WTM 2015: Peakwork ‘ahead of expectations’ in its mission to usher in 21st century travel

WTM 2015: Peakwork ‘ahead of expectations’ in its mission to usher in 21st century travel

Fast-growing German travel technology specialist Peakwork says it is seeing growth beyond expectations at it strives to create the world’s biggest travel marketplace.

The Dusseldorf-based business is headed up by chief executive Ralf Usbeck, the founder of Traveltainment, bought by Amadeus in 2006 making it the GDS’s leisure travel arm.

Speaking to Travolution at World Travel Market, Peakwork’s director of global business development, Annika Kessel, said it’s mission is to enable online e-commerce.

“We were not expecting the huge traction we have been getting,” said Kessel. “What we do is provide the data so firms can achieve higher performance.

“We really want this platform to be a community that talks to each other. We want to grow to become the world’s biggest travel marketplace.

“We are an enabler, a matchmaker. The reason Peakwork exists is because there is a drive for conversion in travel.

“We are expanding very fast, but no anywhere close to where we think we can be with this. We have big plans.

“There are many deals and much implantation is going to be realised in the next weeks and months.”

Peakwork’s Play Hub technology acts as a data bulwark for firms unable to handle huge amounts of data and spiralling systems demands, as customers shop more for travel.

The technology has drawn early interest from metasearch sites like KAYAK, Google and TripAdvisor as it enables greater volumes and categories of product to be bookable.

It currently works with many major airlines offering 39 flight connections – BA is a notable absentee – around 25 bed banks and the three main GDSs.

Areas like cruise, tours and activities and ground transportation are next on its roadmap. Opodo, Thomas Cook Netherlands and Tui are all live with front end websites powered by Peakwork.

“Our mission is to ‘onboard’ the product on to those websites so it can be sold. TripAdvisor wants tour operators because they have the product,” said Kessel.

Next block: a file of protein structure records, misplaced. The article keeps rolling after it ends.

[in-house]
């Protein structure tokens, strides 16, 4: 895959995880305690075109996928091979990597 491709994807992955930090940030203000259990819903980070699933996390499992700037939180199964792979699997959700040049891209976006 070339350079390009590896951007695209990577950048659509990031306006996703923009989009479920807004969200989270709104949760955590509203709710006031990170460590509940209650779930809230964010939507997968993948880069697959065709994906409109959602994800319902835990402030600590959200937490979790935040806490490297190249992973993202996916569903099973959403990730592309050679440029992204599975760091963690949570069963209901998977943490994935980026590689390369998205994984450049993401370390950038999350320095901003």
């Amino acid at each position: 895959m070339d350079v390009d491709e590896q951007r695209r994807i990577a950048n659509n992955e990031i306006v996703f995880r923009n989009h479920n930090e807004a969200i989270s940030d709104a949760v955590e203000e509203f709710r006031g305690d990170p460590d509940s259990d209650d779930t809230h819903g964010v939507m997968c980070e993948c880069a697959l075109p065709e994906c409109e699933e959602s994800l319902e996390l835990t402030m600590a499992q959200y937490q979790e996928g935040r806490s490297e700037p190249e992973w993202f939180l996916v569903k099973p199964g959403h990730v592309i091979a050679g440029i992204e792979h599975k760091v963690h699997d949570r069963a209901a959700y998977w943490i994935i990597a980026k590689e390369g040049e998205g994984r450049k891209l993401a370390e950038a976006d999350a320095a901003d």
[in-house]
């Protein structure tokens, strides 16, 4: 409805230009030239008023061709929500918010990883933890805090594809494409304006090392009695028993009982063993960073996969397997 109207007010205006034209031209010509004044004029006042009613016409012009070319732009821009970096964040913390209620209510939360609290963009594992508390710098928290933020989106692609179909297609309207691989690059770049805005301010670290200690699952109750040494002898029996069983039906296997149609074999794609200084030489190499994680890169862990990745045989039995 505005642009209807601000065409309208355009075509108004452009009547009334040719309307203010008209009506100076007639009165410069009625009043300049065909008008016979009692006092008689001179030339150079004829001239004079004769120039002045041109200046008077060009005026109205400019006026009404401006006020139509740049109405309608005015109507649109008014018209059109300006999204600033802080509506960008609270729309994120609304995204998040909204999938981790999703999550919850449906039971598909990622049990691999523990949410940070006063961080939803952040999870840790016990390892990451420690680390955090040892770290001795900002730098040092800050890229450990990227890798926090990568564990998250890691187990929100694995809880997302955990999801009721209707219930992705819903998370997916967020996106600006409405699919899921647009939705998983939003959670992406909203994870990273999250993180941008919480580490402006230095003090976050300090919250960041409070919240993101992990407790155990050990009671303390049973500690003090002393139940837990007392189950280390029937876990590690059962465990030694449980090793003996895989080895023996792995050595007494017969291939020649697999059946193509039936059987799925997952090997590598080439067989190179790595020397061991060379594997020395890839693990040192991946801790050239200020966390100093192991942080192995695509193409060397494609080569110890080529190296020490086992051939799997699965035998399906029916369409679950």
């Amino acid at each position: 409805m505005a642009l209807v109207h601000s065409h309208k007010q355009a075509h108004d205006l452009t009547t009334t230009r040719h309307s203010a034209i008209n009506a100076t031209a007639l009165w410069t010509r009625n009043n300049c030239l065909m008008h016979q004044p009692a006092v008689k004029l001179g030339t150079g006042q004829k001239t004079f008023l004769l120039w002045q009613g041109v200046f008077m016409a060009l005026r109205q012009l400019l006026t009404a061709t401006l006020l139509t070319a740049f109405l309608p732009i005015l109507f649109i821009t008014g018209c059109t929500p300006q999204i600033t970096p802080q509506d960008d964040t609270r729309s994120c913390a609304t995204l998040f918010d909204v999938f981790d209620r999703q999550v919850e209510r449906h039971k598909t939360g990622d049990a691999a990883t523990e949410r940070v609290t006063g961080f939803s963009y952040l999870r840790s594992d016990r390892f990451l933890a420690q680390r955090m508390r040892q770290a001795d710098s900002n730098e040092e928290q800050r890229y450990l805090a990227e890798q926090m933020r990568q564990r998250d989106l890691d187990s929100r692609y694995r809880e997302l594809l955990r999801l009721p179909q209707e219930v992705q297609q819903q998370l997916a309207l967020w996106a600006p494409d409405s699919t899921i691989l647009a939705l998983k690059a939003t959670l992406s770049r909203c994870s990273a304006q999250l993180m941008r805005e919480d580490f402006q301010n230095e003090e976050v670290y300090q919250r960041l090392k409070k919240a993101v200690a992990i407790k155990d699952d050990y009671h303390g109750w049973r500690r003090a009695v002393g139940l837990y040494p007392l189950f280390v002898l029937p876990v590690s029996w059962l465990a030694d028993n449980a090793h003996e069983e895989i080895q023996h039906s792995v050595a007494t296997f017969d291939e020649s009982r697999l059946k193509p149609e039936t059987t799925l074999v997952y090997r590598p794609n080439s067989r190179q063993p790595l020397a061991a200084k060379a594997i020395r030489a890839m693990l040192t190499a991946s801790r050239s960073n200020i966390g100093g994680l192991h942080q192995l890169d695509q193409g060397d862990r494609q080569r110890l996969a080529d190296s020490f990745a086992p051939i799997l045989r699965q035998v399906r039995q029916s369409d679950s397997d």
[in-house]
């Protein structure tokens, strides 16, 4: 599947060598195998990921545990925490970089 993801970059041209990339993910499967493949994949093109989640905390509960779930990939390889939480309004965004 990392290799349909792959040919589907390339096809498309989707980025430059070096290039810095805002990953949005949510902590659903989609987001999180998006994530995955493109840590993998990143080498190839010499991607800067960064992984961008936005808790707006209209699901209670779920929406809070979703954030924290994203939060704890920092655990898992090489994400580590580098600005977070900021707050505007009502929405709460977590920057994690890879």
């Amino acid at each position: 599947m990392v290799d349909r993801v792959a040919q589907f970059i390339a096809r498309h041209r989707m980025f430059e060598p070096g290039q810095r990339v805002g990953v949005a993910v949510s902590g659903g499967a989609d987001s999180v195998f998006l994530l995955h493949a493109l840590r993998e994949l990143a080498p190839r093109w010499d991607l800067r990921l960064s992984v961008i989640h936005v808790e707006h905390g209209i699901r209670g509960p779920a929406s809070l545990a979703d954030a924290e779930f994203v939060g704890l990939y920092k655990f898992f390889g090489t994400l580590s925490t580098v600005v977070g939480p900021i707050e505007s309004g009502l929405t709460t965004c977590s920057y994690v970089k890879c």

“We help partners get APIs ready by putting a technology layer on top and then the likes of Google is able to consume that because we provide the speed.”

Other areas of particular interest to Peakwork are the OTAs, specialist offline segments looking to digitise their business and airlines.

“Airline vacations is one of the biggest customer segments we are targeting because we see so much traction and demand,” said Kessel.Cloud-based, Peakwork has established a partnership with IBM for global hosting maintenance and operations.

It is now well-established in Europe where it works with both Tui Travel and Thomas Cook and has one office in London, with another due to open soon, as well as its Germany HQ.

A new chief financial officer was appointed in June. Thomas van Kaldenkerken is also chairman of Baker Tilly Roelfs, one of Germany’s biggest partnership consulting firms.

Peakwork has just opened a Boston office where it has a project management base and is looking for someone to head up sales in Asia as it expands into APAC.

Kessel said Google is particularly interested in partnering in APAC to improve connectivity with suppliers for its hotel price ads.In August, due to demand from partners, it acquired a majority stake in front end developer Silversurfer 7 based in Cologne.

Kessel said the firm is seeing high double digit growth year on year and that between 2011 and 2014 Peakwork recorded 75% growth in turnover.

“Still the network is growing by customer demand,” said Kessel. “We see ourselves as enabling twenty first century travel.

“There is a lot of technology out there doing an amazing job and we partner with most of it to allow firms to source locally and distribute globally.”

Kessel said Peakwork has no ambition to move into the consumer facing sector and launch its own OTA.

However it has partnered with Sabre Travel Network to show how an OTA’s of the future might look providing a much simpler and useful user interface.

“At the moment, no one has really cracked user experience; there’s too much search, too much waiting and too many results. There is no curating really going on.”

This website uses cookies to ensure you get the best experience. Learn more